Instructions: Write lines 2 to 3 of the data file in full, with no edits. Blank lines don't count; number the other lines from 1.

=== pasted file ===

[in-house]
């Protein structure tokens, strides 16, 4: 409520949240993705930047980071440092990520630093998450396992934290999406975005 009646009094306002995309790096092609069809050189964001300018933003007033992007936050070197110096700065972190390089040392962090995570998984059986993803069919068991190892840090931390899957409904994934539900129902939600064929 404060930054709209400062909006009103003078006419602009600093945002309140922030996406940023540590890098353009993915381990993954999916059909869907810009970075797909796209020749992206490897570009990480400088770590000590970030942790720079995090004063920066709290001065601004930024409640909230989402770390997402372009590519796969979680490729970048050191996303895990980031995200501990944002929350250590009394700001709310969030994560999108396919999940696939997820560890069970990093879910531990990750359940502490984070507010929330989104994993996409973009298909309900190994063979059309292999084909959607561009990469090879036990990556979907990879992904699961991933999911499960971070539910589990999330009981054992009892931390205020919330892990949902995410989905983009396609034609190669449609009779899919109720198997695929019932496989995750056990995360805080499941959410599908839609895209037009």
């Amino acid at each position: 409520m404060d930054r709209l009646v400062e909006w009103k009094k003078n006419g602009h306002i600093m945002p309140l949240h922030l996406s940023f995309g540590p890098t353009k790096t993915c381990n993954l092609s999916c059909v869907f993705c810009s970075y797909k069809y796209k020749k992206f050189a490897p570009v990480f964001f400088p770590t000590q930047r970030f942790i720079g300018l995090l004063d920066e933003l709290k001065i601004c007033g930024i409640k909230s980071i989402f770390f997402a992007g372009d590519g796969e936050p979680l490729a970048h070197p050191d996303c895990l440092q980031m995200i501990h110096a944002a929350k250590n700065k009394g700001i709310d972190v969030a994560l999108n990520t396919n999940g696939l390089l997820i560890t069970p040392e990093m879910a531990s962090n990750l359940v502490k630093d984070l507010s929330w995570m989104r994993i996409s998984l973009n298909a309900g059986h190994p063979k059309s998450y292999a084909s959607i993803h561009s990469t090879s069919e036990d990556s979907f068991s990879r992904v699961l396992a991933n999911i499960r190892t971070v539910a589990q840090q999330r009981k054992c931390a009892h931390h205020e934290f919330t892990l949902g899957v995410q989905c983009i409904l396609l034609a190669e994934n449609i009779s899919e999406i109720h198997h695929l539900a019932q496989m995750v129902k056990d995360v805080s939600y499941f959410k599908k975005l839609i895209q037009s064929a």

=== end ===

């Protein structure tokens, strides 16, 4: 409520949240993705930047980071440092990520630093998450396992934290999406975005 009646009094306002995309790096092609069809050189964001300018933003007033992007936050070197110096700065972190390089040392962090995570998984059986993803069919068991190892840090931390899957409904994934539900129902939600064929 404060930054709209400062909006009103003078006419602009600093945002309140922030996406940023540590890098353009993915381990993954999916059909869907810009970075797909796209020749992206490897570009990480400088770590000590970030942790720079995090004063920066709290001065601004930024409640909230989402770390997402372009590519796969979680490729970048050191996303895990980031995200501990944002929350250590009394700001709310969030994560999108396919999940696939997820560890069970990093879910531990990750359940502490984070507010929330989104994993996409973009298909309900190994063979059309292999084909959607561009990469090879036990990556979907990879992904699961991933999911499960971070539910589990999330009981054992009892931390205020919330892990949902995410989905983009396609034609190669449609009779899919109720198997695929019932496989995750056990995360805080499941959410599908839609895209037009």
């Amino acid at each position: 409520m404060d930054r709209l009646v400062e909006w009103k009094k003078n006419g602009h306002i600093m945002p309140l949240h922030l996406s940023f995309g540590p890098t353009k790096t993915c381990n993954l092609s999916c059909v869907f993705c810009s970075y797909k069809y796209k020749k992206f050189a490897p570009v990480f964001f400088p770590t000590q930047r970030f942790i720079g300018l995090l004063d920066e933003l709290k001065i601004c007033g930024i409640k909230s980071i989402f770390f997402a992007g372009d590519g796969e936050p979680l490729a970048h070197p050191d996303c895990l440092q980031m995200i501990h110096a944002a929350k250590n700065k009394g700001i709310d972190v969030a994560l999108n990520t396919n999940g696939l390089l997820i560890t069970p040392e990093m879910a531990s962090n990750l359940v502490k630093d984070l507010s929330w995570m989104r994993i996409s998984l973009n298909a309900g059986h190994p063979k059309s998450y292999a084909s959607i993803h561009s990469t090879s069919e036990d990556s979907f068991s990879r992904v699961l396992a991933n999911i499960r190892t971070v539910a589990q840090q999330r009981k054992c931390a009892h931390h205020e934290f919330t892990l949902g899957v995410q989905c983009i409904l396609l034609a190669e994934n449609i009779s899919e999406i109720h198997h695929l539900a019932q496989m995750v129902k056990d995360v805080s939600y499941f959410k599908k975005l839609i895209q037009s064929a």